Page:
Cough Medicines a Bust?
Lung Experts: No Evidence Over-the-Counter Cough Medicines Work; May Be Harmful in Kids
Whooping Cough Shot for Adults
The revised guidelines represent the most comprehensive recommendations for the diagnosis and management of cough in adults and children ever published.
"People may think they have to put up with coughs, but they don't," Alberts says. "Coughing is a symptom that something is wrong, but it can be effectively treated with proper medical attention."
For the first time, the guidelines include a "strong recommendation" that adults up to age 65 receive booster vaccinations for whooping cough.
Known medically as pertussis, whooping cough is a highly contagious respiratory infection characterized by coughing so violent that it can lead to choking, vomiting, passing out, and even broken ribs.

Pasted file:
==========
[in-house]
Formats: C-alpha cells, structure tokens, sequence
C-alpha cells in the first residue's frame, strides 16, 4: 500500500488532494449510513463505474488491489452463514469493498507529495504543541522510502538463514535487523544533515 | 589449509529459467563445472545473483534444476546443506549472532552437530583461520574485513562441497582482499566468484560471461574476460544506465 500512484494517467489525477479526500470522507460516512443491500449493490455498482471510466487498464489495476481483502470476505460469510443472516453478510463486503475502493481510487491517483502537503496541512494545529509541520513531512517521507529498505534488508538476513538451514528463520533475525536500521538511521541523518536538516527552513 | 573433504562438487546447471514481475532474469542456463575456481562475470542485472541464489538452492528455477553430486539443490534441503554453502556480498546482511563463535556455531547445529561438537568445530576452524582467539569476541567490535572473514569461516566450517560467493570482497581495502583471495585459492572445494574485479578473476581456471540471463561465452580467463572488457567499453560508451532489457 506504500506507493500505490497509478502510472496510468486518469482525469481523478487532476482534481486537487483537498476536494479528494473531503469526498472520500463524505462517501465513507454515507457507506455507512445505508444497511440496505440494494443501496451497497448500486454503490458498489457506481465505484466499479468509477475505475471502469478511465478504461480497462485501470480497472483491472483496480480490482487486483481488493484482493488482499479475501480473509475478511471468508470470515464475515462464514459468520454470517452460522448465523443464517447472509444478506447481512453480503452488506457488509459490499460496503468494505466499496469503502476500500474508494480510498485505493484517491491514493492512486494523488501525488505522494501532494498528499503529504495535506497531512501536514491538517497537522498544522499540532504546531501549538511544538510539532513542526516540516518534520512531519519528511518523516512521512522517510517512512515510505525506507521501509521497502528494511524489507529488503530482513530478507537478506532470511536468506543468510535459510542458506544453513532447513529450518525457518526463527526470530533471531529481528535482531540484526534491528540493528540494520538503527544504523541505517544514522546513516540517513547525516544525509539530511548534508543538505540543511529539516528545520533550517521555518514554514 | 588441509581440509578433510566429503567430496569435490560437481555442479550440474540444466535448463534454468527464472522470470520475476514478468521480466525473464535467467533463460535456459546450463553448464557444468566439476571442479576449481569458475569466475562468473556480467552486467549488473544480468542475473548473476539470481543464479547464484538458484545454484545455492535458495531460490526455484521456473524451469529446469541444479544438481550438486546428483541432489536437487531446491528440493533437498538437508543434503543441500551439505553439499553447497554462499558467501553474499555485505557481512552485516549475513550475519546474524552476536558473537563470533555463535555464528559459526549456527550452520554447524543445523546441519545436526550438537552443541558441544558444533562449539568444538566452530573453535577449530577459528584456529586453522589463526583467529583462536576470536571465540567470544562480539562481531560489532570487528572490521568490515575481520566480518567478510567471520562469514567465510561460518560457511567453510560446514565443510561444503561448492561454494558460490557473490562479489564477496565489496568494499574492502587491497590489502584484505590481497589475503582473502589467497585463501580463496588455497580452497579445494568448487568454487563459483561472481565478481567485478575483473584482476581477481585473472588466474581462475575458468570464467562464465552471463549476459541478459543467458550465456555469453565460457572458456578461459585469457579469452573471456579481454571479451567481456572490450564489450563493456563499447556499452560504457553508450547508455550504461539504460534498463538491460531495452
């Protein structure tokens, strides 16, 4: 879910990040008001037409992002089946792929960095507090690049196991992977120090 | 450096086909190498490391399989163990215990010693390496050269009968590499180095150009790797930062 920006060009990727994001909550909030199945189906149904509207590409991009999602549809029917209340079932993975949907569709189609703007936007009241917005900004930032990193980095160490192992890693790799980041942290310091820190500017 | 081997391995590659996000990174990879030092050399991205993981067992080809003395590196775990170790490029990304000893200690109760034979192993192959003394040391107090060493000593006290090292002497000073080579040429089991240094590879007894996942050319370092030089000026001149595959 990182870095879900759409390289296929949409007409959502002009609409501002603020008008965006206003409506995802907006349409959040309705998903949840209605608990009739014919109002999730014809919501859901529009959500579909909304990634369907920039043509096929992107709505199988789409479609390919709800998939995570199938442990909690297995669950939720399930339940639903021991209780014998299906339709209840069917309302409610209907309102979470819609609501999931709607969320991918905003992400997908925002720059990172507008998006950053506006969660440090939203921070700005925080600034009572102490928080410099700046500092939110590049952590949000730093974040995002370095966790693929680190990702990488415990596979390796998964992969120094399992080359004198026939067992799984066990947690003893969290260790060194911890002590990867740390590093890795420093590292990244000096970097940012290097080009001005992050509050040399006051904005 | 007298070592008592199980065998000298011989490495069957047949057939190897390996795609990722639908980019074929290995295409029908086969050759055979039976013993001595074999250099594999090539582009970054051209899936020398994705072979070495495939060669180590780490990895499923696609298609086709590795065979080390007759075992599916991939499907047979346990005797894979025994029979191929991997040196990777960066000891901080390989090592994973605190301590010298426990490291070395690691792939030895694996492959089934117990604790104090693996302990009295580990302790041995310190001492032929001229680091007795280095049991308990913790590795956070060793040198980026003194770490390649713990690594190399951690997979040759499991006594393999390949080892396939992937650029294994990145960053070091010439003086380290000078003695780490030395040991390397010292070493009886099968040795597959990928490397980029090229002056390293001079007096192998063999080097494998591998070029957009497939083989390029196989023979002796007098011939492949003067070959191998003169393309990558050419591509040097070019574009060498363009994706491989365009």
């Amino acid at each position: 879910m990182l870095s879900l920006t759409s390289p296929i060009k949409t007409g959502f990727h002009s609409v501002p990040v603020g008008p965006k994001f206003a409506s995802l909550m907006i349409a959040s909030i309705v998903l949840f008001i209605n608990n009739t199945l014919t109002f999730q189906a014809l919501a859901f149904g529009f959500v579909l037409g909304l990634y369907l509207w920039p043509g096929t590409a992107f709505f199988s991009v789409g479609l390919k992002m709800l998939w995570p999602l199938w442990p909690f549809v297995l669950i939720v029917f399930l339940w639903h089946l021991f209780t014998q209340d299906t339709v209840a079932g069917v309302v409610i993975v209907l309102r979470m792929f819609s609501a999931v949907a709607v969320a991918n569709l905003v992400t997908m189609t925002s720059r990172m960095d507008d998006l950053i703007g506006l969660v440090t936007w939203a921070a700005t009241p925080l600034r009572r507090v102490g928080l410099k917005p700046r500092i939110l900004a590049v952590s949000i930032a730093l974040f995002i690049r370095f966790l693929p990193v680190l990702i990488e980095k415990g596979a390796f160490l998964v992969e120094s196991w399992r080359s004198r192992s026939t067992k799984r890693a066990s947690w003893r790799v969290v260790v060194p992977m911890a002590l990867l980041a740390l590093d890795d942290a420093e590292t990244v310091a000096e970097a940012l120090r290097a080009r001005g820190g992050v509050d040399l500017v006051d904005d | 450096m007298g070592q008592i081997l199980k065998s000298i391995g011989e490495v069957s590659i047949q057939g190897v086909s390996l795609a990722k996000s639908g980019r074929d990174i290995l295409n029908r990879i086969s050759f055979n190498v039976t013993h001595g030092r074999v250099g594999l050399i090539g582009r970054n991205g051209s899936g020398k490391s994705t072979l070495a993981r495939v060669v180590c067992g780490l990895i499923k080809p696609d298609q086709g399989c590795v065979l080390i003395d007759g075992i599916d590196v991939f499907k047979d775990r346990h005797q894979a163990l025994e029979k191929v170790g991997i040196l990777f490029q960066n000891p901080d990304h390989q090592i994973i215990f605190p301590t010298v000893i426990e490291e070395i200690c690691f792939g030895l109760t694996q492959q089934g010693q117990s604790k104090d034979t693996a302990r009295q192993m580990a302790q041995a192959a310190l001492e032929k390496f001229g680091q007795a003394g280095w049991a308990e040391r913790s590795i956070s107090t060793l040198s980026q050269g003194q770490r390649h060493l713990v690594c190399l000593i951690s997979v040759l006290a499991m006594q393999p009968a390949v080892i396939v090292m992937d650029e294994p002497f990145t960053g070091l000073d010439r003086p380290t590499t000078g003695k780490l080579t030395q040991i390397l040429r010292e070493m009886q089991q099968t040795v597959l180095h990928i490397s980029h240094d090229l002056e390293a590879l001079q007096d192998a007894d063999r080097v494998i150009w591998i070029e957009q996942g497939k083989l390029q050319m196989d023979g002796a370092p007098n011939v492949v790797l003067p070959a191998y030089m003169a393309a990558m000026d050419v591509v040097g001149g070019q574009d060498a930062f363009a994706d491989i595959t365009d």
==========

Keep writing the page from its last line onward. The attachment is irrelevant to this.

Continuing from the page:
Children are routinely vaccinated against the disease, but older versions of the vaccine were too dangerous for use in adults because they could potentially cause serious central nervous system side effects.
Last year, however, the FDA approved a new version of the vaccine that testing has shown to be both safe and effective for use by children over the age of 10 and adults under the age of 65.
The revised guidelines call for adults aged 64 and under to get the booster pertussis, tetanus, and diphtheria vaccine every 10 years.
The hope, Irwin says, is that whooping cough can be eradicated in the same way that polio was several generations ago.
"Whooping cough is thought of as a kid's disease, but 28% of cases occur in adults," Irwin says. "A study in my state of Massachusetts showed that 40% of coughs severe enough to send patients to the ER were caused by pertussis."